All of us have tried some version of prepared mustard- from the standard American classic of yellow mustard (of ballparks and barbeque fame) to those made with wine and honey. But don’t be fooled into thinking that mustard seeds can’t be a wonderful addition to your spice cabinet! You’ll savor these powerful little seeds as they add depth as a baseline flavor to numerous cuisines and recipes.
There are four versions of mustard seeds which can be grouped in pairs – yellow and white in one and black and brown in the other.
The origination of mustard seeds can be traced to various regions of Asia and Europe with the brown mustard seeds being native to the foothills of the Himalayan Mountains, black mustard seeds from the Middle East and the white or yellow variety originating in the eastern Mediterranean region. Mustard seeds date back almost 5,000 years and are mentioned in ancient Sanskrit writings.
Related to cabbage, broccoli and Brussels sprouts, mustard seeds are from the mustard plant. There are more than 40 varieties of mustard plants but the culinary seeds come from primarily three plants – black mustard, brown mustard and white mustard. The difference between them is more one of potency than of flavor. When ground, mustard seeds release a pungent smell and roasting them gives them an earthy aroma. Black seeds have a strong flavor, brown seeds are a bit bitter, then turning hot and aromatic and yellow (also called white) seeds are at first a bit sweet.
The potent brown and black seeds are more popular in Indian cuisine and especially in curries where they lend a more subtle heat than chiles or peppercorns.
One of the most popular and under appreciated spices in the world, mustard seeds grow best in temperate climates and the largest producers are currently Canada, Great Britain, Hungary, India and the US. Our Yellow Mustard Seeds are harvested in Canada.
If you are about to make your own mustard for the first time it is good to know that the temperature of the liquid used when mixing is critical. If you want maximum heat then blend it with a very cold liquid, for a milder mustard flavor blend the powder with a hot liquid. And don’t forget to take into consideration which heat level of mustard powder you start with. One more helpful hint is that refrigerating once you have achieved your desired heat level will bringing the mellowing process to almost a complete and immediate halt.
We get many questions on mustard seeds. A dry mustard is when the mustard seed is ground up (also called ground mustard or mustard powder). A “prepared mustard” or “made mustard” is dry mustard that is mixed with spices and herbs and then a liquid such as beer, water, wine or vinegar. A whole grain mustard is the whole mustard seed that is mixed with spices, herbs and then a liquid such as beer, water, wine or vinegar.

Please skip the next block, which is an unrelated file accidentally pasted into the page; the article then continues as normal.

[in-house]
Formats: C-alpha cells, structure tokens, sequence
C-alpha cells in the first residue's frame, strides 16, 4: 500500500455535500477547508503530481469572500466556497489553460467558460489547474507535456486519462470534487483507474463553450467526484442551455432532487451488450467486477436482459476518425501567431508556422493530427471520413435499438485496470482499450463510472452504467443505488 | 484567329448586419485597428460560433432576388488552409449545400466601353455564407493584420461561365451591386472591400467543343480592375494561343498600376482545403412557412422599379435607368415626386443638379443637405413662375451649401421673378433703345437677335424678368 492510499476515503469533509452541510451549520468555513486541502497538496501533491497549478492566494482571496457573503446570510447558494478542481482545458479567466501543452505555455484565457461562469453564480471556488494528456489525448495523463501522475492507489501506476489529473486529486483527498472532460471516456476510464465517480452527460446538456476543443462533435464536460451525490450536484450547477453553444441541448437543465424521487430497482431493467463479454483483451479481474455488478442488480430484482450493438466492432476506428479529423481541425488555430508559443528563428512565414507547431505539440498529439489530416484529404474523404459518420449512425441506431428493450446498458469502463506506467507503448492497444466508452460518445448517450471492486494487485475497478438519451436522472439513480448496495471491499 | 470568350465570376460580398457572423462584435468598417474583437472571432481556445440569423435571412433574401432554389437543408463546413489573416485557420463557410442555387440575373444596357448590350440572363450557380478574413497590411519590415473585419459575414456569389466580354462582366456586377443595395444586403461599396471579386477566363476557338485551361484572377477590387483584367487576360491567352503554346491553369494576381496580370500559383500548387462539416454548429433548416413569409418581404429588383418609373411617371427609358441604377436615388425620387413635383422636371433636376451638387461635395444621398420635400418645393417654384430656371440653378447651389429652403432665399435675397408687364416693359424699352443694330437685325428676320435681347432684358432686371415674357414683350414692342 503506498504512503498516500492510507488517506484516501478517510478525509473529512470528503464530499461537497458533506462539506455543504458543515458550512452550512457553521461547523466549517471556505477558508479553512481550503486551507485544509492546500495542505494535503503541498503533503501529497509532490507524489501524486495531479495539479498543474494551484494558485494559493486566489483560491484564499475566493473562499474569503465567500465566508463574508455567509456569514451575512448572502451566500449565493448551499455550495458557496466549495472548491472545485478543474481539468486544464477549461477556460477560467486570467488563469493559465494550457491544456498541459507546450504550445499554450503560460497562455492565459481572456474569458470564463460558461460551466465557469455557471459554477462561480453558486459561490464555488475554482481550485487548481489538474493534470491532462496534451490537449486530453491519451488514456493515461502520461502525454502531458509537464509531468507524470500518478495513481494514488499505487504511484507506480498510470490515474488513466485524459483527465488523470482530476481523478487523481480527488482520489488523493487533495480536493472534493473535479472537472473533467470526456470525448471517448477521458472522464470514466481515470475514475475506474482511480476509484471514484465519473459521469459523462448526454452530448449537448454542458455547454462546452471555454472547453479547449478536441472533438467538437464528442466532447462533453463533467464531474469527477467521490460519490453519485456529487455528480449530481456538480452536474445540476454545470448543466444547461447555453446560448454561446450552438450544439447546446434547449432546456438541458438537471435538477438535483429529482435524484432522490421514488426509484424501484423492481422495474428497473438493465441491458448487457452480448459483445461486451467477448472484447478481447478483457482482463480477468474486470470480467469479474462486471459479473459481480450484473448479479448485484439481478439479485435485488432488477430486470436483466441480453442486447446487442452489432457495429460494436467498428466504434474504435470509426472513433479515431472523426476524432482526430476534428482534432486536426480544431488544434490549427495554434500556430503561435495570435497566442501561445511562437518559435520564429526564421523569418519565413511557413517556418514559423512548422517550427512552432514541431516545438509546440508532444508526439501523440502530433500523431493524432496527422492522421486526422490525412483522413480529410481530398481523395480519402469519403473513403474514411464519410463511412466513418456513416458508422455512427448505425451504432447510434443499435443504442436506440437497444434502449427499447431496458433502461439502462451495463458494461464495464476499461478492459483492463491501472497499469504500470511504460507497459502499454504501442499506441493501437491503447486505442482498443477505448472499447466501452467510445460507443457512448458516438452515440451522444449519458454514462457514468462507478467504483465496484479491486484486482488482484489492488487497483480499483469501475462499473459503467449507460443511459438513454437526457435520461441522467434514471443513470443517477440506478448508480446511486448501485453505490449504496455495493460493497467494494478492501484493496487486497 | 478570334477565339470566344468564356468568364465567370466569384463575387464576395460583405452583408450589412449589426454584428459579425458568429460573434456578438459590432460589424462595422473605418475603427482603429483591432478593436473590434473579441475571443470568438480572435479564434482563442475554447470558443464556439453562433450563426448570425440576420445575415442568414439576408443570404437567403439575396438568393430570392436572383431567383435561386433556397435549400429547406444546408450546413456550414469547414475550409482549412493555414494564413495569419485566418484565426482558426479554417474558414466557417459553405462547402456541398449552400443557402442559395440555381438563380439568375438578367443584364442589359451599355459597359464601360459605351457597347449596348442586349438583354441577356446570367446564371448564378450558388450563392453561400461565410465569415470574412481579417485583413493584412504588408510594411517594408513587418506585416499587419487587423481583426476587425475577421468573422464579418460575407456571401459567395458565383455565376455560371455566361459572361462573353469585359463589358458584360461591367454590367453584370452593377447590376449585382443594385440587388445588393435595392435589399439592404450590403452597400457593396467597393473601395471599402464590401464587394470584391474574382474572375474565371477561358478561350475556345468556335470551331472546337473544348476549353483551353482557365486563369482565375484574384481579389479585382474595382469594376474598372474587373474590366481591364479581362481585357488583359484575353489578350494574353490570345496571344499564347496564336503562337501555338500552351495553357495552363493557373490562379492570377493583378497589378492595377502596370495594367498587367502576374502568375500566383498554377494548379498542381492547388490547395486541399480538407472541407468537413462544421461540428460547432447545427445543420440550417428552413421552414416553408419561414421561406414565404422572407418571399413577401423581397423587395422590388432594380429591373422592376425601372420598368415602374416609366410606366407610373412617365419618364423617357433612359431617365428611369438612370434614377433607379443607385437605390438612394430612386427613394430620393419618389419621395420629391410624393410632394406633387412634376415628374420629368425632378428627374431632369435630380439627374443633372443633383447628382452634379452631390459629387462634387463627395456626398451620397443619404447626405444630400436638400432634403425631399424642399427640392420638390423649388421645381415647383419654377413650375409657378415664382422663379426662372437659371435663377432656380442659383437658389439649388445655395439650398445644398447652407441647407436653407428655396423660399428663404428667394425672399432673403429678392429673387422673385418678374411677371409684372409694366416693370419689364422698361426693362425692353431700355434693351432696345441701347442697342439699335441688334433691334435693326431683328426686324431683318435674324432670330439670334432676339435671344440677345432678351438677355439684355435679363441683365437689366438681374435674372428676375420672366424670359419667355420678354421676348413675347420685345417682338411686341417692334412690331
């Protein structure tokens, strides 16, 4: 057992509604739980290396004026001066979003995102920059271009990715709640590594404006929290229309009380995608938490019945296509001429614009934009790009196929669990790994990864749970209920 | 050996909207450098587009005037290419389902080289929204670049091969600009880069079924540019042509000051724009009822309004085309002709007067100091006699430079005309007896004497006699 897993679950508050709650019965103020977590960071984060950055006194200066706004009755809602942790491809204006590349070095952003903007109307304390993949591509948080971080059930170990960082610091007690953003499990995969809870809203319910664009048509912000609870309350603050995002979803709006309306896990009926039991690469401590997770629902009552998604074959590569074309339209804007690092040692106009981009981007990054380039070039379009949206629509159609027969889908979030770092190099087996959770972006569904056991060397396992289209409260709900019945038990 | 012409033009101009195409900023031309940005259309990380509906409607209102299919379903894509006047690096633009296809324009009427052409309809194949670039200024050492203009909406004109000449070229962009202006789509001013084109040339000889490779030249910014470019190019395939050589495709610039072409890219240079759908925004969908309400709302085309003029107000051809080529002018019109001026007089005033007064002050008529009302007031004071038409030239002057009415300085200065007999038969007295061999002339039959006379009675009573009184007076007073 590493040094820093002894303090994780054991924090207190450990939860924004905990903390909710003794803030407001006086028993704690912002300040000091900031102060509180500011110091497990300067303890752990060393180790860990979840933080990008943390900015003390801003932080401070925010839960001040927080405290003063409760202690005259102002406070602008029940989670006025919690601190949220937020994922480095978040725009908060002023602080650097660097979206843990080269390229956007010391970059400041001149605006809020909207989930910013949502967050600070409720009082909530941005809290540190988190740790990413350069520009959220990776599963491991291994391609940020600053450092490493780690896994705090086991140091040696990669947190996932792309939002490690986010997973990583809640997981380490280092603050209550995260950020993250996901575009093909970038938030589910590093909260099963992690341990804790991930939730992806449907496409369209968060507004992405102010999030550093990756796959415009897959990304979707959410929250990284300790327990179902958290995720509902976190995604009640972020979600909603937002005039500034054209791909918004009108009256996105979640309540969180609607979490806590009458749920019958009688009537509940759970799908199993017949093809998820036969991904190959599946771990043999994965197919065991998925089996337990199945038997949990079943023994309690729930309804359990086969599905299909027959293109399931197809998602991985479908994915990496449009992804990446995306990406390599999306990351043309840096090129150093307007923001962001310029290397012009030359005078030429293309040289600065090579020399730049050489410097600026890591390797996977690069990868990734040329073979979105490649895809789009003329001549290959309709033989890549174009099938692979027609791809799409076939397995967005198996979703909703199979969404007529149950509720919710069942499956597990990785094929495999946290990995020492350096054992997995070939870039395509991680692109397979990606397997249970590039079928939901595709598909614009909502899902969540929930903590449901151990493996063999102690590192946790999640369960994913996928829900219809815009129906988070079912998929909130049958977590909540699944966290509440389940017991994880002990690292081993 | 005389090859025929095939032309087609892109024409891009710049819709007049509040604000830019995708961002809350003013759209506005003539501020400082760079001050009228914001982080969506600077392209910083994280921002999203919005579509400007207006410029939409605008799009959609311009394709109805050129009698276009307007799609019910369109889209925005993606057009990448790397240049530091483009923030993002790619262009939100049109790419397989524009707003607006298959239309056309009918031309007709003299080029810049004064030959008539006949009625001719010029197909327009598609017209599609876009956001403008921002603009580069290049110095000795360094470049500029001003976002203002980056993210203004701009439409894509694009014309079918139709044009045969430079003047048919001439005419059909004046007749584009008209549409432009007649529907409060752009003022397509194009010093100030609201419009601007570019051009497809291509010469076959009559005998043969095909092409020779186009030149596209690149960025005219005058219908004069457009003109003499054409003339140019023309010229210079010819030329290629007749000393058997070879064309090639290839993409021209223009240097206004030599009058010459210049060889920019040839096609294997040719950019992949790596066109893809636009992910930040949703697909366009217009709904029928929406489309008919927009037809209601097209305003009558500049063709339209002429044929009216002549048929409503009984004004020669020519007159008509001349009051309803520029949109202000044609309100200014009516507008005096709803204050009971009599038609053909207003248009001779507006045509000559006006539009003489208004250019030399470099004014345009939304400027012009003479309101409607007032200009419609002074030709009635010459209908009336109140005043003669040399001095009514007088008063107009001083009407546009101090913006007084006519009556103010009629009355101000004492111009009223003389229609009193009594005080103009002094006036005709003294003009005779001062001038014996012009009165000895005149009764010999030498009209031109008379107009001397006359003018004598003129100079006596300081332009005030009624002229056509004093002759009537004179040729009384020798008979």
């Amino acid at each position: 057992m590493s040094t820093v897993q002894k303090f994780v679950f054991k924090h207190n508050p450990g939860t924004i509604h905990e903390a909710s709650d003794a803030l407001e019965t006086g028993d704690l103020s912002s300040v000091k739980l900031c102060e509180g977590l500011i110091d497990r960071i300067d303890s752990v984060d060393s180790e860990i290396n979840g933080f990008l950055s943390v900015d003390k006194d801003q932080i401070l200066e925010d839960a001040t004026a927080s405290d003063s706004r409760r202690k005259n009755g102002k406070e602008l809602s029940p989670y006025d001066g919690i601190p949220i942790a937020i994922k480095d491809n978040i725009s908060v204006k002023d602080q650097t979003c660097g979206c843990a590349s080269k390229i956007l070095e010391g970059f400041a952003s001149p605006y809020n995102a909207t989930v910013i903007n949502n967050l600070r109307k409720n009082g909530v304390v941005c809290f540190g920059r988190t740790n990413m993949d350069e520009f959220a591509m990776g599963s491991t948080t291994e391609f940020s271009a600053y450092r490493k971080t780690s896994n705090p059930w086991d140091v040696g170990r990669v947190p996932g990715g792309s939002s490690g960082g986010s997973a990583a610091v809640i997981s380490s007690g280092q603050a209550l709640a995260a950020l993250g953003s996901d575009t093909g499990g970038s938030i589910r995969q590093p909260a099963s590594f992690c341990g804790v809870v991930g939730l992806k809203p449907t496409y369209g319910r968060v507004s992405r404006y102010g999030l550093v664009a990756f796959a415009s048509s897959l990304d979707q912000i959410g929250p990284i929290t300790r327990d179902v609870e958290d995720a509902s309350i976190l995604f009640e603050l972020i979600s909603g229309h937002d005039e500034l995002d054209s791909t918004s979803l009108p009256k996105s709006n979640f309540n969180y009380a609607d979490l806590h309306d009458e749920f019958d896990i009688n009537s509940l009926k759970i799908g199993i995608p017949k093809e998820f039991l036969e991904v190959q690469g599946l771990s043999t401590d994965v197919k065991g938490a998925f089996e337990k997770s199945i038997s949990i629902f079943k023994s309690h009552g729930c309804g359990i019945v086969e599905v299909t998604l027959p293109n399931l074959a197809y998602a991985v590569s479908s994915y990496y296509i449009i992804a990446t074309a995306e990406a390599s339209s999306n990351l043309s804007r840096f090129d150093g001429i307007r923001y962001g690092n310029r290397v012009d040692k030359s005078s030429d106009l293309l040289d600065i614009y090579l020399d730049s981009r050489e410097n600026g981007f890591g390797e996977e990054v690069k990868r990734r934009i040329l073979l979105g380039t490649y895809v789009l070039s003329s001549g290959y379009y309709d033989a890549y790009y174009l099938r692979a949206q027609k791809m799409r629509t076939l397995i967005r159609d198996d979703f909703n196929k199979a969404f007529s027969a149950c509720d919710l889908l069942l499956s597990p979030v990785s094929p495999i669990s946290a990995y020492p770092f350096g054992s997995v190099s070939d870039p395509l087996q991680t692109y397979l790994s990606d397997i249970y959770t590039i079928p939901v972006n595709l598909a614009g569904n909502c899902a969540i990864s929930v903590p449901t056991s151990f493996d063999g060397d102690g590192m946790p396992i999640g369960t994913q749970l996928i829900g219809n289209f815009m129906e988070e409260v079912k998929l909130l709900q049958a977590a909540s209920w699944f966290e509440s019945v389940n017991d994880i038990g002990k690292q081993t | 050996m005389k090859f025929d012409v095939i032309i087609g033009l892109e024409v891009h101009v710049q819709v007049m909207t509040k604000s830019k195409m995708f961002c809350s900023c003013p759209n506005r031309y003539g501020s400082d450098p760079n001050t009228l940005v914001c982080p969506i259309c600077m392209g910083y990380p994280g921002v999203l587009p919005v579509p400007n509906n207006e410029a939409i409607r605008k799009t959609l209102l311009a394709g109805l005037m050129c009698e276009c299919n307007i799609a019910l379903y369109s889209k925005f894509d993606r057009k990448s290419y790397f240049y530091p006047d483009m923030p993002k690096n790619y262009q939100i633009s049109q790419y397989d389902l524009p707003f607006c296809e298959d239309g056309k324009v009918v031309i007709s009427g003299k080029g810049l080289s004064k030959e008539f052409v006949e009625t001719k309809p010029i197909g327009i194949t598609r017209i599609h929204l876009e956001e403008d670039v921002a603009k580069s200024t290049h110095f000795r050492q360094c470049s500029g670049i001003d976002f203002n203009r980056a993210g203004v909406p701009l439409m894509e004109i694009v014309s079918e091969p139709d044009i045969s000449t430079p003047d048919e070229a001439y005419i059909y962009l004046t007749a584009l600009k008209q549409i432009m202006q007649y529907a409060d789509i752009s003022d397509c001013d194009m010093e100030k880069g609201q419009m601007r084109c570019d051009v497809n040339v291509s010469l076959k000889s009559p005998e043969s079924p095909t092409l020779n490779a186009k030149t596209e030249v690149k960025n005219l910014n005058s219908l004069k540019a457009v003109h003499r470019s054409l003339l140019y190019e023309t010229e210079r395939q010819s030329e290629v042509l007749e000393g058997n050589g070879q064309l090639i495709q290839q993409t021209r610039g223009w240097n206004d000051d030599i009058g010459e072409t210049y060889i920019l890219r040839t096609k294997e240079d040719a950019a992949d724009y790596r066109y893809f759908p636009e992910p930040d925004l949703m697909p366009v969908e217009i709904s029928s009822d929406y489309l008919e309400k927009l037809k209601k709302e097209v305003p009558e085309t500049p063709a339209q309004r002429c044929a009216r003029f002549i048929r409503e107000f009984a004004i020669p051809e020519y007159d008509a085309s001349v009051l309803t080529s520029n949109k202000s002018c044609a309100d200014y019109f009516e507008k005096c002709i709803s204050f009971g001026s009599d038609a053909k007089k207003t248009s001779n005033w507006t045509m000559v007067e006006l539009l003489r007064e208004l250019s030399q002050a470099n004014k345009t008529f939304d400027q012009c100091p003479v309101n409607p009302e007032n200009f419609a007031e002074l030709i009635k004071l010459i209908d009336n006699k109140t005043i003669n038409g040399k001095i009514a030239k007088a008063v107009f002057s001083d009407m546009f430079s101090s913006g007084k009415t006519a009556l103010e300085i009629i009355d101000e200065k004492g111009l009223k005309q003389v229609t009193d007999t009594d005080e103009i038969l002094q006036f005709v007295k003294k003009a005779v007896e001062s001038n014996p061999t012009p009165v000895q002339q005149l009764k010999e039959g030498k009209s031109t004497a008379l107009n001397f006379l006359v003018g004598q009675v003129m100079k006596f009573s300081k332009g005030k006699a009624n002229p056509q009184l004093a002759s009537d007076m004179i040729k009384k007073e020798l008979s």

Making your own prepared mustard recipe is ridiculously simple. Grind your mustard seeds in a coffee grinder and then add to a small bowl. Then add enough water, wine or vinegar to cover the powder (we like to use about ¼ cup of ground mustard to 3 tablespoons of liquid). Let sit for about 20 minutes and then add in other spices and herbs and mix into a smooth paste. You may need to add a bit more liquid depending on how much additional seasoning you add. Some of our favorite spices and herbs to use in making homemade mustard are mint, ginger, pepper, smoked paprika, garlic, turmeric and tarragon. Experiment and develop your own unique flavor.
To make your own whole grain mustard here is a simple recipe – 1/3 cup yellow mustard seeds, ¼ cup dry mustard, ½ cup cold water, 2 tbsp white vinegar and 2 tbsp honey (or ¼ cup granulated honey). Mix thoroughly, transfer to a jar, close tightly and place in your refrigerator to “cure” for 2 weeks. This helps it thicken. At the end of two weeks taste test and adjust the flavor (more honey, vinegar, etc.).
We love using homemade mustard in deviled eggs, ham, cheese, pork and bean dishes, in cocktail and barbeque sauces, and in soups or chowders.
Ground Yellow Mustard Seeds adds flavor to sauces (hollandaise sauce in particular), dressings, and mayonnaise as well as processed meats, sausages and barbecue rubs. In England cooks use mustard with ham and roast beef, In the Caribbean it is an ingredient in sauces for fruit, and in India the nutty flavor of the mustard seed is intensified by cooking in hot oil before adding it to chutneys, curries, and sauces.
Mustard seeds are also popular in pickling spices.
In addition to our Yellow Mustard Seeds we also carry a ground yellow mustard, brown mustard seeds, black mustard seeds and Hot Chinese Mustard Powder.
Some of our favorite recipes using mustard are – Meaty and Cheesy Cuban Sandwich, Marinated Asparagus with Red Peppers, BBQ Flat Iron Steak Sandwich and Vegetarian Stir Fry Burritos.
E-mail this product to a friend